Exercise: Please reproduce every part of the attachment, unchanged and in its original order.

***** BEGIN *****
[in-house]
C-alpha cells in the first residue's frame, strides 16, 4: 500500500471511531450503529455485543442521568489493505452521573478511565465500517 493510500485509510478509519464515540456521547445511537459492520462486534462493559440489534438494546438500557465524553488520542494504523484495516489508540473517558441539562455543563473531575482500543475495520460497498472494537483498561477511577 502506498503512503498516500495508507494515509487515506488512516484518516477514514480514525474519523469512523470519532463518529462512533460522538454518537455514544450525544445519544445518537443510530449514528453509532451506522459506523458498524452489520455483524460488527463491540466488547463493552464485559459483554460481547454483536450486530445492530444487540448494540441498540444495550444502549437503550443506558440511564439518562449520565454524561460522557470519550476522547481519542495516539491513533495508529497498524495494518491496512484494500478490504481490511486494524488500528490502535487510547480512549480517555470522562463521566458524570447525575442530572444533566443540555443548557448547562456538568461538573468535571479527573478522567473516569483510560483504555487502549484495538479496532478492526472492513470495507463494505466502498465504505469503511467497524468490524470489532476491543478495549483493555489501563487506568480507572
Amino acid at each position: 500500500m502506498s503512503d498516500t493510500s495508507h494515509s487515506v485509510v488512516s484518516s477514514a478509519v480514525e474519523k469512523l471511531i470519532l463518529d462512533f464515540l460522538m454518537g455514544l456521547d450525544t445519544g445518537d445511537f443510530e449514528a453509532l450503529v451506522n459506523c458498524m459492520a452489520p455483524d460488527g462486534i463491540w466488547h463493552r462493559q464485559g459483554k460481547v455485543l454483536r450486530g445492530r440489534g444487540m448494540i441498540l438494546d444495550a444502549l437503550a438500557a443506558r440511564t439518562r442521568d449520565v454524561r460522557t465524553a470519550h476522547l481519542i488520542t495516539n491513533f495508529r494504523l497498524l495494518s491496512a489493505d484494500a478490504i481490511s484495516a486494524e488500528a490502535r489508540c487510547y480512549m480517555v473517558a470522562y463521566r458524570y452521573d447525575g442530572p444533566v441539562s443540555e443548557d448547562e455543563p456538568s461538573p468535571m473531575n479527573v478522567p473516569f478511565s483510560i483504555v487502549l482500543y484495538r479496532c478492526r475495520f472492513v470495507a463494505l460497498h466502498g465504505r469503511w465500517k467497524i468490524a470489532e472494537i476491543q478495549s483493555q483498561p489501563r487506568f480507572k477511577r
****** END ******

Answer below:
[in-house]
C-alpha cells in the first residue's frame, strides 16, 4: 500500500471511531450503529455485543442521568489493505452521573478511565465500517 493510500485509510478509519464515540456521547445511537459492520462486534462493559440489534438494546438500557465524553488520542494504523484495516489508540473517558441539562455543563473531575482500543475495520460497498472494537483498561477511577 502506498503512503498516500495508507494515509487515506488512516484518516477514514480514525474519523469512523470519532463518529462512533460522538454518537455514544450525544445519544445518537443510530449514528453509532451506522459506523458498524452489520455483524460488527463491540466488547463493552464485559459483554460481547454483536450486530445492530444487540448494540441498540444495550444502549437503550443506558440511564439518562449520565454524561460522557470519550476522547481519542495516539491513533495508529497498524495494518491496512484494500478490504481490511486494524488500528490502535487510547480512549480517555470522562463521566458524570447525575442530572444533566443540555443548557448547562456538568461538573468535571479527573478522567473516569483510560483504555487502549484495538479496532478492526472492513470495507463494505466502498465504505469503511467497524468490524470489532476491543478495549483493555489501563487506568480507572
Amino acid at each position: 500500500m502506498s503512503d498516500t493510500s495508507h494515509s487515506v485509510v488512516s484518516s477514514a478509519v480514525e474519523k469512523l471511531i470519532l463518529d462512533f464515540l460522538m454518537g455514544l456521547d450525544t445519544g445518537d445511537f443510530e449514528a453509532l450503529v451506522n459506523c458498524m459492520a452489520p455483524d460488527g462486534i463491540w466488547h463493552r462493559q464485559g459483554k460481547v455485543l454483536r450486530g445492530r440489534g444487540m448494540i441498540l438494546d444495550a444502549l437503550a438500557a443506558r440511564t439518562r442521568d449520565v454524561r460522557t465524553a470519550h476522547l481519542i488520542t495516539n491513533f495508529r494504523l497498524l495494518s491496512a489493505d484494500a478490504i481490511s484495516a486494524e488500528a490502535r489508540c487510547y480512549m480517555v473517558a470522562y463521566r458524570y452521573d447525575g442530572p444533566v441539562s443540555e443548557d448547562e455543563p456538568s461538573p468535571m473531575n479527573v478522567p473516569f478511565s483510560i483504555v487502549l482500543y484495538r479496532c478492526r475495520f472492513v470495507a463494505l460497498h466502498g465504505r469503511w465500517k467497524i468490524a470489532e472494537i476491543q478495549s483493555q483498561p489501563r487506568f480507572k477511577r